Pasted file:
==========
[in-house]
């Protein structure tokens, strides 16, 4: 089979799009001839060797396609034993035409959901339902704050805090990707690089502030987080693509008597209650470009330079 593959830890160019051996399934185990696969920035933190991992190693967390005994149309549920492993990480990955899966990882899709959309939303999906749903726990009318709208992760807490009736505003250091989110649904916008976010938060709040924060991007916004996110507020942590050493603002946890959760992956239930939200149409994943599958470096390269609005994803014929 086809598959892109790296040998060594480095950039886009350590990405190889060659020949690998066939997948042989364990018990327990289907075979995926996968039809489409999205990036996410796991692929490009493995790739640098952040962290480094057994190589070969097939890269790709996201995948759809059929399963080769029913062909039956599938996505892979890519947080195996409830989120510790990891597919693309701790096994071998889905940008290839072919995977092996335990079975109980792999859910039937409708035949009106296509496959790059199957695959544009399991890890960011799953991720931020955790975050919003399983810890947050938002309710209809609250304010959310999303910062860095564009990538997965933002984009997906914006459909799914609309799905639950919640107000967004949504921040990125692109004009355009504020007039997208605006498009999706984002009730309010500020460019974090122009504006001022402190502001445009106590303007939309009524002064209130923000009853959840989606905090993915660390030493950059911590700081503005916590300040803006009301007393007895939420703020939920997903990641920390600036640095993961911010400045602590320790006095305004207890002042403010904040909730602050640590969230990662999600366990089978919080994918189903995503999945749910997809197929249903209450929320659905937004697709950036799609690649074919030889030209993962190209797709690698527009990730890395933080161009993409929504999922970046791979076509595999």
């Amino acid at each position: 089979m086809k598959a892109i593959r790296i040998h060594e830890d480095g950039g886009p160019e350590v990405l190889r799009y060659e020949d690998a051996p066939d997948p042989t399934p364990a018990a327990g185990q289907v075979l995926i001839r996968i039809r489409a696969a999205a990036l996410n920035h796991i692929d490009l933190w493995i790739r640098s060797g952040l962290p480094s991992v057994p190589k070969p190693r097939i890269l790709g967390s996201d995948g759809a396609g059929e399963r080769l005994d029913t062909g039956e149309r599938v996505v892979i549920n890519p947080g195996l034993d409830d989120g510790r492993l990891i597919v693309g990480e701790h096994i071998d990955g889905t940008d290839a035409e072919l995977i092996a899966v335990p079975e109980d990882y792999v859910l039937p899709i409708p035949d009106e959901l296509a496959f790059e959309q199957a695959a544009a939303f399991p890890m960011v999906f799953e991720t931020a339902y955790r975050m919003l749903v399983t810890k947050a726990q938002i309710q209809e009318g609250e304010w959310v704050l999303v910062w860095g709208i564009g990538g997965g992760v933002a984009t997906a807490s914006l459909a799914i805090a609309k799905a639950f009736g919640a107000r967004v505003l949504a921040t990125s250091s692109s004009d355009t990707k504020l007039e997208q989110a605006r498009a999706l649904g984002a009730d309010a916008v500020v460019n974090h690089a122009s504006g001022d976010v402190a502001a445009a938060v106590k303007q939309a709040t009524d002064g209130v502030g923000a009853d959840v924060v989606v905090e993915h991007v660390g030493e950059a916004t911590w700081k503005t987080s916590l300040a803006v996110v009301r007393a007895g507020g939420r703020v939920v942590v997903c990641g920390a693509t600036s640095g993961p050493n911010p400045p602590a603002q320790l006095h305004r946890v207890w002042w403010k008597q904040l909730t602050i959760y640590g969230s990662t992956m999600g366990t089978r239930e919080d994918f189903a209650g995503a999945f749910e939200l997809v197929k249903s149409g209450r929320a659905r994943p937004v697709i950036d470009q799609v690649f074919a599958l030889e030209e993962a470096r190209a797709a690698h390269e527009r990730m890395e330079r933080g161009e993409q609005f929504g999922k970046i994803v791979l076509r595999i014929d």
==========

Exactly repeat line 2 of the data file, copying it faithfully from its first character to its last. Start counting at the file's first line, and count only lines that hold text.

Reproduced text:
């Protein structure tokens, strides 16, 4: 089979799009001839060797396609034993035409959901339902704050805090990707690089502030987080693509008597209650470009330079 593959830890160019051996399934185990696969920035933190991992190693967390005994149309549920492993990480990955899966990882899709959309939303999906749903726990009318709208992760807490009736505003250091989110649904916008976010938060709040924060991007916004996110507020942590050493603002946890959760992956239930939200149409994943599958470096390269609005994803014929 086809598959892109790296040998060594480095950039886009350590990405190889060659020949690998066939997948042989364990018990327990289907075979995926996968039809489409999205990036996410796991692929490009493995790739640098952040962290480094057994190589070969097939890269790709996201995948759809059929399963080769029913062909039956599938996505892979890519947080195996409830989120510790990891597919693309701790096994071998889905940008290839072919995977092996335990079975109980792999859910039937409708035949009106296509496959790059199957695959544009399991890890960011799953991720931020955790975050919003399983810890947050938002309710209809609250304010959310999303910062860095564009990538997965933002984009997906914006459909799914609309799905639950919640107000967004949504921040990125692109004009355009504020007039997208605006498009999706984002009730309010500020460019974090122009504006001022402190502001445009106590303007939309009524002064209130923000009853959840989606905090993915660390030493950059911590700081503005916590300040803006009301007393007895939420703020939920997903990641920390600036640095993961911010400045602590320790006095305004207890002042403010904040909730602050640590969230990662999600366990089978919080994918189903995503999945749910997809197929249903209450929320659905937004697709950036799609690649074919030889030209993962190209797709690698527009990730890395933080161009993409929504999922970046791979076509595999």